Today I learned: regex > loop

In writing “quad-quad”, which is a set of four 4-letter speak-able words that can be used as a user-friendly “bookmark” into easily finding a record, I was writing a “quick” program to extract the contents of wikidatawiki-20220820-pages-articles-multistream.xml (a wikipedia dump) and came into this large delay in the following loop:

$alphas = 'qwertyuiopasdfghjklzxcvbnm ';
$newline = '';
for ($x = 0; $x < strlen($line); $x++) {
    $c = substr($line, $x, 1);
    if (strpos($alphas, $c) !== false) {
        $newline = $newline . $c;
    else {
        $newline = $newline . ' ';

The loops main purpose is to sanitize any non-letter data by replacing unknown characters with a space for later processing. The end result would be words that I could filter down to 4-character words and tally them up.

When the program read a line around 1mb in length it would “hang” for a bit as it chewed through the data. In a nutshell 25,100,655 bytes of data would take 24m36s. It was time to optimize.

Replacing the previous with the following regex performance was increased immensely.

$newline = preg_replace('/[^a-z]/', ' ', $line);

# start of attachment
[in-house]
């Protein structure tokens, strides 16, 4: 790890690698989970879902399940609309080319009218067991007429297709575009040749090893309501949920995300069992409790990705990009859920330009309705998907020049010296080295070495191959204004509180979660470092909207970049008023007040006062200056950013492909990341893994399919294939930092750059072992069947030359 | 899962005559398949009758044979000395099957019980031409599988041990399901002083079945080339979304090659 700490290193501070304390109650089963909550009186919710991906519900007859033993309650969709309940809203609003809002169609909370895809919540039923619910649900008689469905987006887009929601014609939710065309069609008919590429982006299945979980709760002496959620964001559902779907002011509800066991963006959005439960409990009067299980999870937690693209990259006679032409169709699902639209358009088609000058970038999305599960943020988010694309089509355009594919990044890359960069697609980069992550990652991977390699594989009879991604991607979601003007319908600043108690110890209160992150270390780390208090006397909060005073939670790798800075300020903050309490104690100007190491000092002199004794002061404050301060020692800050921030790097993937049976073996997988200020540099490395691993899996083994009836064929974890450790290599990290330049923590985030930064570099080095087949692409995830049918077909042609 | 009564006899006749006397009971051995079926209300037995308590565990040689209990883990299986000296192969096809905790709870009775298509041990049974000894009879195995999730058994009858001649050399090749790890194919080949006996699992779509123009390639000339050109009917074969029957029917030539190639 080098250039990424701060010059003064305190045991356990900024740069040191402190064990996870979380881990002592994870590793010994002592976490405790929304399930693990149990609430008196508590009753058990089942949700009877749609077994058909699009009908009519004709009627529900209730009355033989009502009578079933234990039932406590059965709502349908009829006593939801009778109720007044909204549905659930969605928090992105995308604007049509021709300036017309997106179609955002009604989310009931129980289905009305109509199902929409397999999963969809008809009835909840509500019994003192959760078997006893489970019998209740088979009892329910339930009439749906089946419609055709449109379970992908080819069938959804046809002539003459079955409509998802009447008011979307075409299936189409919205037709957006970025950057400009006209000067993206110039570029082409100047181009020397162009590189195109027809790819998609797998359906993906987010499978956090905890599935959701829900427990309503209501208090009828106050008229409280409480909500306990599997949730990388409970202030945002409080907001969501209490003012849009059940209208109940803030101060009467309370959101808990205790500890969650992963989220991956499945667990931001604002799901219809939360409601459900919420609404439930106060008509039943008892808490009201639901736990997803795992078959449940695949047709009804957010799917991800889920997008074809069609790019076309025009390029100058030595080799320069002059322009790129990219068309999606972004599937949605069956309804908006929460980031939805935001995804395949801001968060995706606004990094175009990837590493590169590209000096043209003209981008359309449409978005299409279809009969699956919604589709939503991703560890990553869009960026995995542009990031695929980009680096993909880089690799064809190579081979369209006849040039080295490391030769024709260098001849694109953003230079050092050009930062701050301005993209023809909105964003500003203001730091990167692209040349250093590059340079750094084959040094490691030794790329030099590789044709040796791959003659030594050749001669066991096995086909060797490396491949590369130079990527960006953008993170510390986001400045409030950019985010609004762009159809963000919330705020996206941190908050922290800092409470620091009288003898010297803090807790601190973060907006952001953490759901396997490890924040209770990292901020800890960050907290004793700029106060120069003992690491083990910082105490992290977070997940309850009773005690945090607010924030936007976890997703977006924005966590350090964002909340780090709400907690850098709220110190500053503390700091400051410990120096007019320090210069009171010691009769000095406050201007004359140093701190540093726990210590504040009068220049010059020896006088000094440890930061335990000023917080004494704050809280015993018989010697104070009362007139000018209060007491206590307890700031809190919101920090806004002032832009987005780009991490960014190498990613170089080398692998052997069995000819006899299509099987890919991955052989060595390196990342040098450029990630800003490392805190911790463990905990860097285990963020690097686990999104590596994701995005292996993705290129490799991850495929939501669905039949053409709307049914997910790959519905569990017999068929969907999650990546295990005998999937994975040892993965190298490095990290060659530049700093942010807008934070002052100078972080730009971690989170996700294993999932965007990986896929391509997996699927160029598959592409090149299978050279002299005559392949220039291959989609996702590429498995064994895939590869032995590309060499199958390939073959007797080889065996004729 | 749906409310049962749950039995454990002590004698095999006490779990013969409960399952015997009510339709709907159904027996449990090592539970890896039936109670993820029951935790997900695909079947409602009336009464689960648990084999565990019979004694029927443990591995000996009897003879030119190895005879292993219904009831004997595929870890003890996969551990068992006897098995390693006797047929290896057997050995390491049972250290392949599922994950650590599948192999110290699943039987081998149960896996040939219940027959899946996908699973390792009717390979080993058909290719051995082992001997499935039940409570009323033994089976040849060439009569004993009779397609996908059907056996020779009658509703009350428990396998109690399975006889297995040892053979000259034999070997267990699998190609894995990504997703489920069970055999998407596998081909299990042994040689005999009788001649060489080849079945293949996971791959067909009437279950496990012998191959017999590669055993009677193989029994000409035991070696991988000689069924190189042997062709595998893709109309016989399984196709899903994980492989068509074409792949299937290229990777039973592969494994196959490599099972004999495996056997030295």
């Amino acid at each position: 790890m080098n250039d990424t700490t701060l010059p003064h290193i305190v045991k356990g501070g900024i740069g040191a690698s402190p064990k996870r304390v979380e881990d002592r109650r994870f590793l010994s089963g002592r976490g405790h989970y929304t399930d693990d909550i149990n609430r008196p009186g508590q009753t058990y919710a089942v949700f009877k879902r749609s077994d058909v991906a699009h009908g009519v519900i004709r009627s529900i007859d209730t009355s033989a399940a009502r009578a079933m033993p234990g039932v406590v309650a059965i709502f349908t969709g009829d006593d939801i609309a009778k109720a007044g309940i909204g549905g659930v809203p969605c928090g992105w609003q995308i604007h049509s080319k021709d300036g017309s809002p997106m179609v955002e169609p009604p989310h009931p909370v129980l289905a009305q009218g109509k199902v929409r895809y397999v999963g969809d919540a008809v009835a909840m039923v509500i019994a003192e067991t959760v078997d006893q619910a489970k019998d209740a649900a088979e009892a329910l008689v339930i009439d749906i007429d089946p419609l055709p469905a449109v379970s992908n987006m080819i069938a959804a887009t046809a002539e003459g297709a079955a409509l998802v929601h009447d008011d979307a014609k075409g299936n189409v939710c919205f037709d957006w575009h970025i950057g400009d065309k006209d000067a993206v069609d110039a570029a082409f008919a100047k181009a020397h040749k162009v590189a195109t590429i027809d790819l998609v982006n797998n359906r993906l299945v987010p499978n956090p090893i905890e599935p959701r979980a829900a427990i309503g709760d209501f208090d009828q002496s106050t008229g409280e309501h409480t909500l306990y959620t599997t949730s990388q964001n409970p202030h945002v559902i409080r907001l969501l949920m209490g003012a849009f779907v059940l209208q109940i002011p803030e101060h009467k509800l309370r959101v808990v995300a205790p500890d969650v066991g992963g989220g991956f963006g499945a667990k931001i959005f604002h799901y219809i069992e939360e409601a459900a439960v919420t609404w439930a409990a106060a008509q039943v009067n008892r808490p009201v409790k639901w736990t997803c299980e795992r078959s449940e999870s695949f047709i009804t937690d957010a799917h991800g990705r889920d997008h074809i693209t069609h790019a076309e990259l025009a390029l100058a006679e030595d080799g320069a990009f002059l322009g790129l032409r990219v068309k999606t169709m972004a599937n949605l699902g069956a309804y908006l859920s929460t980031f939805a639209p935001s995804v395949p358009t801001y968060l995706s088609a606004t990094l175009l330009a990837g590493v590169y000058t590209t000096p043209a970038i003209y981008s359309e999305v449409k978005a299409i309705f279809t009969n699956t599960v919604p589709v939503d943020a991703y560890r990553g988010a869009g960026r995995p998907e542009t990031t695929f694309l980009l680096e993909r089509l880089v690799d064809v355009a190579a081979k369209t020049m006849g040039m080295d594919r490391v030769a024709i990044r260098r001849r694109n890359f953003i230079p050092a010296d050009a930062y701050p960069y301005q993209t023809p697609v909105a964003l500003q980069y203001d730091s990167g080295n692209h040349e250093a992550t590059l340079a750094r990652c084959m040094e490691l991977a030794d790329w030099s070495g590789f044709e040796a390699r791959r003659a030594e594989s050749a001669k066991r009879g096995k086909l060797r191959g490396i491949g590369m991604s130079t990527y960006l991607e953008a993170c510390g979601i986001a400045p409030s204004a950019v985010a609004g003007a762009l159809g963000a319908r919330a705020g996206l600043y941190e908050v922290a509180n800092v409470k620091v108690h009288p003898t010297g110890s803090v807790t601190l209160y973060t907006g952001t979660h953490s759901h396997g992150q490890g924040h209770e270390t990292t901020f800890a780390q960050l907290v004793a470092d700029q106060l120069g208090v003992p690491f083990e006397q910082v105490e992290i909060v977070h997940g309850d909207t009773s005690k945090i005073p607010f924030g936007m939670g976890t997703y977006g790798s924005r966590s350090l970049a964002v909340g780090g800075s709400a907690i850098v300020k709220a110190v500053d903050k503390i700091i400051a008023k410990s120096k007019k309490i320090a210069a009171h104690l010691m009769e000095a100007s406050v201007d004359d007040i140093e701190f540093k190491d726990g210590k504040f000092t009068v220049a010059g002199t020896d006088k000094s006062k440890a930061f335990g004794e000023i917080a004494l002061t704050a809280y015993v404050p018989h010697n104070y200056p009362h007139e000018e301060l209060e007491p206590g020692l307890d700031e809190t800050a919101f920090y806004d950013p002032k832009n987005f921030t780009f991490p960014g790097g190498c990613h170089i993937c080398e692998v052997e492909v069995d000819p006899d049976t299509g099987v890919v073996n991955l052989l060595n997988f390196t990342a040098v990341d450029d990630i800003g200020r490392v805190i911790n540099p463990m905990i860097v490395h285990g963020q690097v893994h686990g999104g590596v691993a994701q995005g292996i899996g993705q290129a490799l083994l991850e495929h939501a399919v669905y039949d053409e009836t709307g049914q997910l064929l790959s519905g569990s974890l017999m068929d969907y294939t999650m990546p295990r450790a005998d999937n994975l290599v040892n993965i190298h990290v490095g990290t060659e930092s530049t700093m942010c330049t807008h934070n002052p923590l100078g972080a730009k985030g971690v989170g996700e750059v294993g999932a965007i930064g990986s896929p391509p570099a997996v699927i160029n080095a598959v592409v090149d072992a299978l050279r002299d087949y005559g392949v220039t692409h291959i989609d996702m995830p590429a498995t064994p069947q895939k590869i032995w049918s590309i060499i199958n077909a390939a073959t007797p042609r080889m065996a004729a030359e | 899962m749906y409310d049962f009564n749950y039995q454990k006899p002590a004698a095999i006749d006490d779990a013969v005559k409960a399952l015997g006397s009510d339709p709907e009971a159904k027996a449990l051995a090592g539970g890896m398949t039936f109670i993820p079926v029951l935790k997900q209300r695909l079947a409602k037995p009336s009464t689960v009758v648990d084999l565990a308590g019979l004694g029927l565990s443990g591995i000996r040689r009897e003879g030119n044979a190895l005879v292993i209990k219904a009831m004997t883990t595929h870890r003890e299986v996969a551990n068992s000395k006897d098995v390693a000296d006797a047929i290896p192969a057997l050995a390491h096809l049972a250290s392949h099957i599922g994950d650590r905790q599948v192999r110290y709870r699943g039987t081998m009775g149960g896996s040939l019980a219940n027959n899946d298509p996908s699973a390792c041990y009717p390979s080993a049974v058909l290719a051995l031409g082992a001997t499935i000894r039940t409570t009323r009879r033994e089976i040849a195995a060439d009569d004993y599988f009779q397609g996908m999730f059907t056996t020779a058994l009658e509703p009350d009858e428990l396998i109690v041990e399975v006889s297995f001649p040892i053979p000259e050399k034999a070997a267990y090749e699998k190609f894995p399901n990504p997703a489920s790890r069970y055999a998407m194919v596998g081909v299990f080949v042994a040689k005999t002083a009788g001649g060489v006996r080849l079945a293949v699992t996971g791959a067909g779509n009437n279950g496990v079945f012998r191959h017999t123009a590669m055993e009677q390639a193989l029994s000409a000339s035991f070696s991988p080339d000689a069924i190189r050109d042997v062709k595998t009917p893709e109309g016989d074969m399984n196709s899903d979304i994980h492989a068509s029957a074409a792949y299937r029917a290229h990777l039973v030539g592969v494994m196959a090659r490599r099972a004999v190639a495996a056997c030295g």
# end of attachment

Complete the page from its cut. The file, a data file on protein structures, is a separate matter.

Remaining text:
The same amount of data took 1.892s.

Lesson: If you don’t know regexes, learn regexes.

Liars Dice

Thanks to the Pirates of the Caribbean I’ve been introduced to this game that uses dice and a wager component, with the movie using “years of service” as it was the only thing the pirates aboard the Flying Dutchmen had as currency. As a young 20-something I used to Play 7’s and 11’s, where if you rolled 7, 11, or a pair you’d get to tell someone to drink. A simple game that I don’t want to pass to my youth just yet, and I feel a simple gambling game is better to pass along.

Liars dice is easy:

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Flyleaf – Fully Alive / Down the Rabbit Hole

Oddly in my list of Youtube videos that are recommended to me on a daily basis happened to be an old song from a band called Flyleaf called “Fully Alive”. This was one of many songs from my youth that I had forgotten about and was overly ambitious to listen to the second I had seen it.

After enjoying the 2.5 minutes of high-pitched vocals and hard rock I had a brief epiphany: “Fly + Leaf = Flyleaf” How difficult would it be to attach an insect and a plant together and create a new band name? Whipping out the programmings I had found 3 solid references and let the computers do their workings and posted the results up on github, and further hosted it here for maximum clickability.

Alas, my curiosity of this song and the immediate conception of the “band name” program did not stop there. The lyrics needed a bit of attention to as they seemed unusually specific:

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